Wednesday, July 4, 2012

The Babylonian Codex

No sooner had I abandoned my attempt to re-read the old, yellowed copy of my Travis McGee book than I picked up a second thriller by C.S. Graham and was as captivated by it as I was by the first one I read, The Solomon Effect.

What these books have beyond good, solid writing and sympathetic characters is that they are witty and intelligent. Also, they are real travelogues and packed with the kind of arcane trivia that I personally like a lot.

There are realistic thrillers and less-realistic thrillers, and these books by the husband-and-wife writing team of Candice Proctor and Steven Harris fall into the latter category. Aside from the reliance on the paranormal phenomenon of remote viewing, they have plots which depart from real-life scenarios into the fantastic and even apocalyptic. But they are rooted enough in the world of fact that one is willing to suspend disbelief.

The historical details, like the descriptions of the various venues, come across as authoritative. Whether its descriptions of biblical texts or a scene in Marrakesh, the narrative rings true. If there is a meeting at the Jefferson Memorial, you are there, but if the characters are standing on an ancient mosaic in an obscure Spanish town, you are there, too.

And once again, the relationship between October Guinness and Jax Alexander is an entertaining and sympathetic one. So I read the book in just a couple of days. All that said, however, it was not quite as good as the first one I read, maybe just because it was the second one. The remote viewing, the characters, the writing were a little less fresh and original the second time around.

The plot, too, was somewhat formulaic, with many of the same elements as in the other book. Once again, a controlled remote viewing session launches the action, and is followed later in the book by a second session, on the run and less controlled. Once again, the bad guys include a number of high-ranking government officials with special ops crews that are remarkably and consistently inept when it comes to eliminating our heroes. Once again, there is a subplot involving an innocent third character who supplies the missing key that enables our heroes to follow through on their mission. Once again, Tobie and Jax crisscross oceans and countries following the twists and turns of the plot.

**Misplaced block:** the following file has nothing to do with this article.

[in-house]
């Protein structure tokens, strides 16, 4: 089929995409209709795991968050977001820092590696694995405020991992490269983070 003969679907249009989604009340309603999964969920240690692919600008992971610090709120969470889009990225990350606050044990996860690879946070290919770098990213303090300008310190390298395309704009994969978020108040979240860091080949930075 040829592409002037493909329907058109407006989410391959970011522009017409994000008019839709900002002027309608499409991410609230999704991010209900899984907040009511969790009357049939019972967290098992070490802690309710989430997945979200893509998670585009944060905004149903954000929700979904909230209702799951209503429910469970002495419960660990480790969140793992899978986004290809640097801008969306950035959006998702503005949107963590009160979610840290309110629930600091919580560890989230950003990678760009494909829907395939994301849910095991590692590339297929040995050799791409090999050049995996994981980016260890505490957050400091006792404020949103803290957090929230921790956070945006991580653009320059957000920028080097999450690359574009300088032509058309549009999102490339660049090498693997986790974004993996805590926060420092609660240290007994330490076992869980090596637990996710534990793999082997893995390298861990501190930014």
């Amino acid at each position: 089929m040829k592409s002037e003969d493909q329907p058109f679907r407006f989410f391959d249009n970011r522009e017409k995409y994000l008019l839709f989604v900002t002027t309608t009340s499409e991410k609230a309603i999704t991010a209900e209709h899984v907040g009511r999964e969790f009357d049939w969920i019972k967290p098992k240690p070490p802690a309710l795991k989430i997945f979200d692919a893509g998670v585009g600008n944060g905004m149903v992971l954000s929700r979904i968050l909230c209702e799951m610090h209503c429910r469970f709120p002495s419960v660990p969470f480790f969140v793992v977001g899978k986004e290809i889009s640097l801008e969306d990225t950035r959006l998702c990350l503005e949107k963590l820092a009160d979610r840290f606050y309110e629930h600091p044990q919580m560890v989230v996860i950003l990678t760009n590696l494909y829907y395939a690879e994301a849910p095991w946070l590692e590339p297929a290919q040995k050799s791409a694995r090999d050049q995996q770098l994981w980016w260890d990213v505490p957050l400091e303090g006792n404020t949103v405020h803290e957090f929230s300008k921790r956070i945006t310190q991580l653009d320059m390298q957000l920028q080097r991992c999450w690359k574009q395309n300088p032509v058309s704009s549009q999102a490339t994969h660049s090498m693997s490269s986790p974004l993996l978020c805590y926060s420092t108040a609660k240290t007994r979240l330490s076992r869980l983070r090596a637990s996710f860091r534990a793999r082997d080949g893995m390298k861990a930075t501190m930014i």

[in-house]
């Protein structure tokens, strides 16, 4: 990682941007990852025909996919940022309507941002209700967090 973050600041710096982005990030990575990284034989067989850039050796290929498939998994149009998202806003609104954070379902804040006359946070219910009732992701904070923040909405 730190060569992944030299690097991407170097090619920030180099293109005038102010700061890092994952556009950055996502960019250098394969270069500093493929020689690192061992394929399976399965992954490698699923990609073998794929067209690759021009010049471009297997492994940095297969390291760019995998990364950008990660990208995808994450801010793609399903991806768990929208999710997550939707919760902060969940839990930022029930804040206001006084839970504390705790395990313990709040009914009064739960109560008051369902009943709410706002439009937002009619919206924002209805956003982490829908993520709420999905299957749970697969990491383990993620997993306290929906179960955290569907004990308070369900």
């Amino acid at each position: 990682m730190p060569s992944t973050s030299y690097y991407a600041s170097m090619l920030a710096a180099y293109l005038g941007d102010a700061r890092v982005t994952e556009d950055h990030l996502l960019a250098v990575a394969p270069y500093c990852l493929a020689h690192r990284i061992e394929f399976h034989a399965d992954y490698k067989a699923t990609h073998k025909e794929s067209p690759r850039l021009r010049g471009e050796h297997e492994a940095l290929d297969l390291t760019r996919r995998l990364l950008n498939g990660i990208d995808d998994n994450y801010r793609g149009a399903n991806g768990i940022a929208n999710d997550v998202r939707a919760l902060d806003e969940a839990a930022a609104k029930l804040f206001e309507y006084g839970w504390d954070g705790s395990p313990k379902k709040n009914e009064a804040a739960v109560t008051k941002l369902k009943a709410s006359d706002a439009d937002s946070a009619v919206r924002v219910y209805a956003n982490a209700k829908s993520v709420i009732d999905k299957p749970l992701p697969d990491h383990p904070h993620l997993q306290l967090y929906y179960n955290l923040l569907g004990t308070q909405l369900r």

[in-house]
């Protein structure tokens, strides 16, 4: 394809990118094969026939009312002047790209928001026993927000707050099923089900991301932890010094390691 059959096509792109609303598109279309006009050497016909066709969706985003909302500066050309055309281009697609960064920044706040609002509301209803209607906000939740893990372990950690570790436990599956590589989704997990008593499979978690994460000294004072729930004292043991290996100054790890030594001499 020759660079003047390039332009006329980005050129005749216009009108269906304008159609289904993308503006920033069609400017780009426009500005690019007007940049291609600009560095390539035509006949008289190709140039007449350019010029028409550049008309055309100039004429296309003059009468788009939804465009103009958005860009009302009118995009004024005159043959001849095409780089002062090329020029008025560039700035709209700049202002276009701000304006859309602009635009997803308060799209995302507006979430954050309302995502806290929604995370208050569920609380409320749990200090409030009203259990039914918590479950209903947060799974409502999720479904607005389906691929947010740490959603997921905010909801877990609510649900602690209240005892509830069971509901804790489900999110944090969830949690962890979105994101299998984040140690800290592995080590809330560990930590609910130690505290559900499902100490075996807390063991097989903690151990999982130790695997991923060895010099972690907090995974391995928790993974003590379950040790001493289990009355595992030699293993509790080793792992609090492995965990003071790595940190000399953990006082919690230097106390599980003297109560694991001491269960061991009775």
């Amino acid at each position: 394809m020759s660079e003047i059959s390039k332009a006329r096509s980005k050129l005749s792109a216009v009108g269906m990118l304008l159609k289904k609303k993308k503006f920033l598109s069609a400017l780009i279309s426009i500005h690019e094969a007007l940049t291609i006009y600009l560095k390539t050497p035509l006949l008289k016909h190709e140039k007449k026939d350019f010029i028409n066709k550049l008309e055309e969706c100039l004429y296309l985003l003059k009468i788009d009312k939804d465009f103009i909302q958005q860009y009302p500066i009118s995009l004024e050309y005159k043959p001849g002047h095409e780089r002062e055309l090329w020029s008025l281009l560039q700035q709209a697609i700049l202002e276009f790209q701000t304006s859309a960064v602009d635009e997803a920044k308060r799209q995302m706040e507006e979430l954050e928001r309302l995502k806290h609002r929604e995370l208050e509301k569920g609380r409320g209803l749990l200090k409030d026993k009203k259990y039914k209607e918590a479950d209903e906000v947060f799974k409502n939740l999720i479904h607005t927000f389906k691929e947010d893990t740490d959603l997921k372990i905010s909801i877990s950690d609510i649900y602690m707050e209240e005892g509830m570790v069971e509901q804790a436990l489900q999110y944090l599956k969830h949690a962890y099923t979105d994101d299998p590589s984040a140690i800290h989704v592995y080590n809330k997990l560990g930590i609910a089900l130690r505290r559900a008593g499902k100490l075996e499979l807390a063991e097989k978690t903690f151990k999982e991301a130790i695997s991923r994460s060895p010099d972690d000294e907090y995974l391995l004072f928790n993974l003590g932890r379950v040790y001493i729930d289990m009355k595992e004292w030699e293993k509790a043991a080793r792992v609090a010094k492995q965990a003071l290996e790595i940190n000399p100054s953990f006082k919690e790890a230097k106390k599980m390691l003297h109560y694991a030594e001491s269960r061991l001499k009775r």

I'm curious to see if the same formula is followed in the first book of the series, The Archangel Project, or in whatever new book the authors come up with to continue the series.

One of the Amazon reviews complained about the "politics" of the book, and indeed the radical leftist view of the authors is more apparent in this book than in the other one. But since I have a lot of sympathy for this political viewpoint, it is one of the things I enjoy the most. And in this book, even though I have described the  notion of a biblical codex leading some right-wing nut jobs into transforming the U.S. into a theocracy as a fantastic and apocalyptic plot line, it is rooted in some disturbingly real facts. The authors' portrayal of "dominionists" in our military industrial complex is based on much actual documentation and makes Hillary Clinton's remark about a "vast right-wing conspiracy" seem like an understatement.

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